A good question to seed the definition is “what are you likely to discover in the middle of the story that might take more than a couple of days to get an answer to?”. This then forms the guidelines for key things to answer when preparing the story. The rule of thumb I’ve found quite useful is getting the acceptance tests to “80% lockdown”. There are always some questions that will be revealed once developers crack the story open, but the “80% rule” enables an approach where “if the expectation just changed by more than the 20% we allowed for the new detail its fuel for another story and a future sprint”.

My strong recommendation to all teams is “provide all the detail in your acceptance tests”. The temptation to elaborate the story by filling in tables of business rules and bullet point acceptance criteria before developing acceptance tests just leads to waste and redundancy. Using techniques like Specification by Example or BDD workshops take you straight to acceptance tests and provide very useful ways of exploring the problem domain collaboratively.

Employing a definition of ready as well as a definition of done establishes a two-way contract between the team and product owner:
  • The product owner take accountability (with the support of the team) for ensuring that stories meet the Definition of Ready before being brought to sprint planning.
  • The team takes accountability (with the support of the product owner) for ensuring that stories meet the Definition of Done before being reported as complete.
The instant benefit most teams will observe is both shortening the sprint planning meeting and enabling it to move focus away from “what will be done” to “how they will work together to do it”, and their ability to hit sprint goals will also increase significantly.

The “Next Sprint” Kanban

Story detail should leverage the law of the last responsible moment. We want it neither too early nor too late. My encouragement is to go no deeper than a user-voice form version of the story until the sprint before it is due to play.

Each sprint thus has a dual purpose. Complete the current sprint’s committed stories and flesh out the next sprint’s stories to meet the definition of ready. The first ingredient in doing so is to introduce the “Next Sprint Kanban” to visually manage this journey.

The board illustrated below was from a high assurance environment, where acceptance tests were detailed in the “Specifying” state, then stories were sent off to legal and risk in the “sign-off” state prior to hitting “Ready”.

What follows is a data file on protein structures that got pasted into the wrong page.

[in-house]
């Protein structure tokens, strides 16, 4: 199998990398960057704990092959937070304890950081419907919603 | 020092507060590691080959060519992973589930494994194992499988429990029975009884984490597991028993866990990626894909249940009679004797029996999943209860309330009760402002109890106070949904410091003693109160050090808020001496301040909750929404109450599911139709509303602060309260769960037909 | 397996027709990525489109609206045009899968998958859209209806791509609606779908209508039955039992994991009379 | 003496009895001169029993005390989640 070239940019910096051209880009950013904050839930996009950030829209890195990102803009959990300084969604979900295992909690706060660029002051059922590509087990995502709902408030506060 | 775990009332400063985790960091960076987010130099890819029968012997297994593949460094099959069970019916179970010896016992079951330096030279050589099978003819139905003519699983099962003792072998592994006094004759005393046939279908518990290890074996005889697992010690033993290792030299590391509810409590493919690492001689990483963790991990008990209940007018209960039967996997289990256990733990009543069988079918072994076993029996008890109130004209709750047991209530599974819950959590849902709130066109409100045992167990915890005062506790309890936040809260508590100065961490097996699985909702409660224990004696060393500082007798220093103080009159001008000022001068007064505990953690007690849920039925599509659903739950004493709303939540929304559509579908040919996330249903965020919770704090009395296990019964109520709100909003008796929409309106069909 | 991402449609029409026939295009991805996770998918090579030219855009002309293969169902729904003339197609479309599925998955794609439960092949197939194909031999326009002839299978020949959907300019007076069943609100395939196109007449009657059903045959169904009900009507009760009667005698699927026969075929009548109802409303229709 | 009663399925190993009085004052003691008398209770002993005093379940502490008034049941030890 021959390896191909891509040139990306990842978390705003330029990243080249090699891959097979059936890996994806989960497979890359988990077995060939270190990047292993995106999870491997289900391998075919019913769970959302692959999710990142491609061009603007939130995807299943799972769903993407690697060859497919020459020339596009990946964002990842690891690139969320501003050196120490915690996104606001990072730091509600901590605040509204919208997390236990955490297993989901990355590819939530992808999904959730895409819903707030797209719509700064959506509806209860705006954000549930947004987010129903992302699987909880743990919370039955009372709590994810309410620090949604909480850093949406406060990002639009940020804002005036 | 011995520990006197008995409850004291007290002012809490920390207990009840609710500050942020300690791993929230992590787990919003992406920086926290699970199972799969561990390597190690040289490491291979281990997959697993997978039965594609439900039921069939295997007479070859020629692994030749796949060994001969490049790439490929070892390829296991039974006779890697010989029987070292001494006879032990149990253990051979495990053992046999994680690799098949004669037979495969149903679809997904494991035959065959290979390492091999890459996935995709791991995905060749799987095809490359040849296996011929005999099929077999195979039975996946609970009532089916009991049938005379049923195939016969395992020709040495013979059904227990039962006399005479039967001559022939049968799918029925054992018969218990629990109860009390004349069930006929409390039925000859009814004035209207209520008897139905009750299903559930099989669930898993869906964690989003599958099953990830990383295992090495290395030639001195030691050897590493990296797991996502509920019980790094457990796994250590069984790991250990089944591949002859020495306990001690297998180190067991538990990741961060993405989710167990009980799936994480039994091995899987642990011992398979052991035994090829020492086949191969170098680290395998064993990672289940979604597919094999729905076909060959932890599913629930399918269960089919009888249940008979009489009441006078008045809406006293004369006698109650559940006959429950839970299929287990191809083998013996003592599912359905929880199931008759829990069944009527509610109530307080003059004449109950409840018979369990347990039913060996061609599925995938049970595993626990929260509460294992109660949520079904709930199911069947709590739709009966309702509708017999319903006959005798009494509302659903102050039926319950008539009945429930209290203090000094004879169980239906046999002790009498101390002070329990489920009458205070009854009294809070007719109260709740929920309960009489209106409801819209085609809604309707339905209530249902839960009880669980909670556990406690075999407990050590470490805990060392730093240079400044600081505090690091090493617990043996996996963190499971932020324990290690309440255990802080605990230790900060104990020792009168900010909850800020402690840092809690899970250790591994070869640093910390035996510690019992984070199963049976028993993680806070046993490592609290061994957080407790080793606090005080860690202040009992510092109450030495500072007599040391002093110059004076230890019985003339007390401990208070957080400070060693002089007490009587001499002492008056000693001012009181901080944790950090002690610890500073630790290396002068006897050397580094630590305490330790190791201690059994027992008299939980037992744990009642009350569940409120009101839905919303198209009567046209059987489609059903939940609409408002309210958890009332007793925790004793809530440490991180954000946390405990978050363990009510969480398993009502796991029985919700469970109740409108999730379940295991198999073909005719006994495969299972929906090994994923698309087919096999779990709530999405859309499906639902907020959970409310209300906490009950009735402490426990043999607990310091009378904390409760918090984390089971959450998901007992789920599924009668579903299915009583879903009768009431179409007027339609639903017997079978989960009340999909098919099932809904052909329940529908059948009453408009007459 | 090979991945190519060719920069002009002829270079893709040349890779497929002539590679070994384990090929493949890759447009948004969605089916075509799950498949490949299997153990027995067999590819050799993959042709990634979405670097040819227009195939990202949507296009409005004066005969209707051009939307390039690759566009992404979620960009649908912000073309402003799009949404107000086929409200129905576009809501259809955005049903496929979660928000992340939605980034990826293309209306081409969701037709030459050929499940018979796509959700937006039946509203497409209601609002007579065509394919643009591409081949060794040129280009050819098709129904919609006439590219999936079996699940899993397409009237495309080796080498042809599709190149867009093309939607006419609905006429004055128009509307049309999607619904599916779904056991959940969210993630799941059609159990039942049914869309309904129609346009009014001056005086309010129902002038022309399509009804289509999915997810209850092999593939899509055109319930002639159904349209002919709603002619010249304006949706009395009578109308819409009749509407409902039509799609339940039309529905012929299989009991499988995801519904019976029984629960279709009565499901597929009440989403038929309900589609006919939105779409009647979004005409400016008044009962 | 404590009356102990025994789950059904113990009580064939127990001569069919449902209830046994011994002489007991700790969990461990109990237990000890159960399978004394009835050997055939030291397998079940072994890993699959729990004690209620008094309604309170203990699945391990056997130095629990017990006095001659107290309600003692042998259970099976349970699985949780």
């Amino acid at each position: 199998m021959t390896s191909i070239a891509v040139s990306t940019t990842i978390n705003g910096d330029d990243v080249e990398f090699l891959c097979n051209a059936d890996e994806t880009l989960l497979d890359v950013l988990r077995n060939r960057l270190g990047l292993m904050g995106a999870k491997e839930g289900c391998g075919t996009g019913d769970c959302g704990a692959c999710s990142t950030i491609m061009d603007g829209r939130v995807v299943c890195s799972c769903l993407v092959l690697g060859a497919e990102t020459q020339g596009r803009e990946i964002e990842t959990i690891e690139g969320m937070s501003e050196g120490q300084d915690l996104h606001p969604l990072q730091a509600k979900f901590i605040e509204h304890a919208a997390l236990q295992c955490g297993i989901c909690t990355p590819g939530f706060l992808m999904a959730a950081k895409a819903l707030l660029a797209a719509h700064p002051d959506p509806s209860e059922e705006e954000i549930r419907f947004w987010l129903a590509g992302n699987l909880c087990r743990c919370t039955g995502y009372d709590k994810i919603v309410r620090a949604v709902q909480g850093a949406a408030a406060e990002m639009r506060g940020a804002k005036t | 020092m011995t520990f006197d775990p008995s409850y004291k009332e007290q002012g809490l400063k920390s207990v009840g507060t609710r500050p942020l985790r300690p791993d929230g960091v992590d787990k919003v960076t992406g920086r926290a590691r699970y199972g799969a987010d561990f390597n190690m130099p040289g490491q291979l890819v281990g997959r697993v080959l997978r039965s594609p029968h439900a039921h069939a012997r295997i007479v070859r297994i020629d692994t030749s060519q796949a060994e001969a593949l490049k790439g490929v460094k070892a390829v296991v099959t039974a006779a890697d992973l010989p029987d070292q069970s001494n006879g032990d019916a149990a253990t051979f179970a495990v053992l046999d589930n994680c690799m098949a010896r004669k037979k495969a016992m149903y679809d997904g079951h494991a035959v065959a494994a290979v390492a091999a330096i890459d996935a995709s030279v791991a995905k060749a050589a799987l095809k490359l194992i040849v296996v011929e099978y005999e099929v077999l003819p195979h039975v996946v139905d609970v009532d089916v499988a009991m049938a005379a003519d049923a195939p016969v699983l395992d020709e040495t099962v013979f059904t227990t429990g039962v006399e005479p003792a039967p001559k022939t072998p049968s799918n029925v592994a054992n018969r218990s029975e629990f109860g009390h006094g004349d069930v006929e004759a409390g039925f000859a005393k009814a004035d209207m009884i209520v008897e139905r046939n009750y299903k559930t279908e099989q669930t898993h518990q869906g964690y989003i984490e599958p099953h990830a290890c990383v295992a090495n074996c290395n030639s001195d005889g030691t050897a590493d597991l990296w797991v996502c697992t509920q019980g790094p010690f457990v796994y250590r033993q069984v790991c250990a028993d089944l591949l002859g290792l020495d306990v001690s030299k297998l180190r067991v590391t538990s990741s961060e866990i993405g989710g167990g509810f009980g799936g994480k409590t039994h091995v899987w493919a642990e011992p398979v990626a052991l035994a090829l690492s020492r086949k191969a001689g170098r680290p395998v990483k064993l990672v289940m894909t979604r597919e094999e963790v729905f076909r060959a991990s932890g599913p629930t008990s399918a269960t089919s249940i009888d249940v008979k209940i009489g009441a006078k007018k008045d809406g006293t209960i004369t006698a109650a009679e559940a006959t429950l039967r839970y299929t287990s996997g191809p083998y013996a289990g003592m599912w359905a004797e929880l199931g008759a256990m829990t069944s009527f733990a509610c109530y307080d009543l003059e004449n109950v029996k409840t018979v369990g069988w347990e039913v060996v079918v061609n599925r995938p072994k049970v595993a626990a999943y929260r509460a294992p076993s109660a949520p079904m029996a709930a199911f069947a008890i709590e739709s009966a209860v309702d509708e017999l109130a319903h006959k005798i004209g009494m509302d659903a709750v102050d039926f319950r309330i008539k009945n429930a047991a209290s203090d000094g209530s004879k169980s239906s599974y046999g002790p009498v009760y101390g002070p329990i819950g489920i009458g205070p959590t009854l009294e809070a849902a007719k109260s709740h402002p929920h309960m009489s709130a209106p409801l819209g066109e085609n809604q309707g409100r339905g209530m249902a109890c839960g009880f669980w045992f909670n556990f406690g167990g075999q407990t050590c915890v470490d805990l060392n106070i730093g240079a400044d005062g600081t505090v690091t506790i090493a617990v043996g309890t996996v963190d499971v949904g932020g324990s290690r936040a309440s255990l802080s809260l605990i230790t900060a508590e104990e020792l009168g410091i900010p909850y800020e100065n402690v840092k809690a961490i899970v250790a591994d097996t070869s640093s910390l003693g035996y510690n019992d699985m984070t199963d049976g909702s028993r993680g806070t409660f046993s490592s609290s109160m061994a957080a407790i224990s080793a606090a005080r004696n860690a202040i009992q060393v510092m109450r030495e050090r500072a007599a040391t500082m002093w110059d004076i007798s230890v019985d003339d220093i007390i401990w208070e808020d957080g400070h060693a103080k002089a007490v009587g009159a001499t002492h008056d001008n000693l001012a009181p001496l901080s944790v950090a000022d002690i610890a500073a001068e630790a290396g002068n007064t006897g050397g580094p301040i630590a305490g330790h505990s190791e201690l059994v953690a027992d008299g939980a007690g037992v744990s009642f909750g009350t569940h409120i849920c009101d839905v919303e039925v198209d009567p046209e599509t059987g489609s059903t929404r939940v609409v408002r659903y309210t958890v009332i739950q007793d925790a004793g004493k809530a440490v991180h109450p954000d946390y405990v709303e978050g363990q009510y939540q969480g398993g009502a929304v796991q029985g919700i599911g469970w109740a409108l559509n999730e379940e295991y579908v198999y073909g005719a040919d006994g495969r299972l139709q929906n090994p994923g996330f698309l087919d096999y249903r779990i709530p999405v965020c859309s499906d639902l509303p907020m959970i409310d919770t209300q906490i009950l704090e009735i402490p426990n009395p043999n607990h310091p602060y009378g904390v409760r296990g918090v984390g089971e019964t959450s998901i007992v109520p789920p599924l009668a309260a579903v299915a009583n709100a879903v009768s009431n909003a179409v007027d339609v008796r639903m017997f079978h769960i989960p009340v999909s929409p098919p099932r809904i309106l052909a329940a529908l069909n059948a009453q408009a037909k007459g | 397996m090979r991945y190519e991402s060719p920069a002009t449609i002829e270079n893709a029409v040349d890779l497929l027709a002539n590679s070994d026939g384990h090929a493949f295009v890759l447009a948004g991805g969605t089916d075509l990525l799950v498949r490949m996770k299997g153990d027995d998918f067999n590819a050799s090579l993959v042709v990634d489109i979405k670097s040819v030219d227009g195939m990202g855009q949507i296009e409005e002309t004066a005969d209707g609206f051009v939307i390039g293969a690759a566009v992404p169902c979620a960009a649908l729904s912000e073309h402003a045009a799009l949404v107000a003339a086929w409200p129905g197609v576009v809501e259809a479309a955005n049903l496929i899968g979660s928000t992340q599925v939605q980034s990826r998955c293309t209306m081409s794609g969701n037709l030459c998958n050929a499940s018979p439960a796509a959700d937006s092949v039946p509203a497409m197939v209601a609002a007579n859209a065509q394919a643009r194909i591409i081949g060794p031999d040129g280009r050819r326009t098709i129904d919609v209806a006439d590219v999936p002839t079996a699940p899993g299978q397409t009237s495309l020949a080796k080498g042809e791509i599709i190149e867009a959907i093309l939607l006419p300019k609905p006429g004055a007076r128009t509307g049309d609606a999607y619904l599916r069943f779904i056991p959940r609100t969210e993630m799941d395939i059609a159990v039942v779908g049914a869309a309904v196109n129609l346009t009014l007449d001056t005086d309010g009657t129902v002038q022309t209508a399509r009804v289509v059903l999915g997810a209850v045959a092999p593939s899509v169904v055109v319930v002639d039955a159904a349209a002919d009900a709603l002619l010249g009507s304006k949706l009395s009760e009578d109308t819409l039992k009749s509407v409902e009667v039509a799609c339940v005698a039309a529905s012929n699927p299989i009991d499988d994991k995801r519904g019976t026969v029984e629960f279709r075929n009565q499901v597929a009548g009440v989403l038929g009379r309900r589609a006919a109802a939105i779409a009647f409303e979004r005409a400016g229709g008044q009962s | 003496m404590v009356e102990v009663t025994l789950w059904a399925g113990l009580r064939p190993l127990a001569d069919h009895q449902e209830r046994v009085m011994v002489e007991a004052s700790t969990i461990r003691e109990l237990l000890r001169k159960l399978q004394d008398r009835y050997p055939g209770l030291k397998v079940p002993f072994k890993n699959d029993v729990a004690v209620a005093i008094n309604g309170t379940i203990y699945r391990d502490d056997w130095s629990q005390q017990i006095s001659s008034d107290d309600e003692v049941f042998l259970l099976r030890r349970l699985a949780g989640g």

Figure 1 - Team Aliens: A slightly different approach to visualizing next sprint preparation and a helping hand from Dilbert

Specification Workshops

“Specification by Example” is a great way to flesh out a story. Whilst there are whole books written on the concept (my favourite is definitely Gojko Adzic’s), I have found 3 keys to success:
  1. Put them on cadence. Two-three 1-hour sessions per week will usually feed a team pretty well. Scheduling them straight after standup is great as you can use the standup to organise who (whole team or designated amigos) will participate.
  2. Don’t produce polished detail, your focus is shared context. Use a whiteboard (preferably in the team area to allow for osmotic communication) and lots of photos as you explore to keep the pace moving and energy up. Word-smithing can be done either solo or by a pair (Product Owner/Tester works well) as followup.
  3. The Product Owner needs to order and do some pre-thinking on the stories both to help them identify any subject matter experts or other stakeholders who might need to be involved and to assist the team in identifying appropriate amigos to participate. 

Story Splitting

Good backlogs are, of course, iceberg shaped. As Jeff Patton puts it so eloquently “stories are like cheese, best sliced fresh”. Story splitting will tend to occur naturally as a by-product of user-voice-form workshops and specification workshops. Whatever you do, don’t bury yourself in deep story hierarchies. One layer is good. “Here is my feature, and here are the stories that represent it”. When you split a story, tear up the original and replace it with the newly identified split stories.

What about Kanban?

Everything in this article works as well for a Kanban team as a Scrum team. In fact, I find that the more mature a team becomes in applying these practices the more it moves towards operating in flow with Kanban and leaving Scrum behind. Adaptation is simple – instead of thinking about “next 3 sprints” or “next Sprint”, apply WIP limits to identify the optimal amount of detailed story inventory to hold.


1 comment:

  1. Great artcle Mark. Looks like a good candidate for a new year's resolution 😀

    ReplyDelete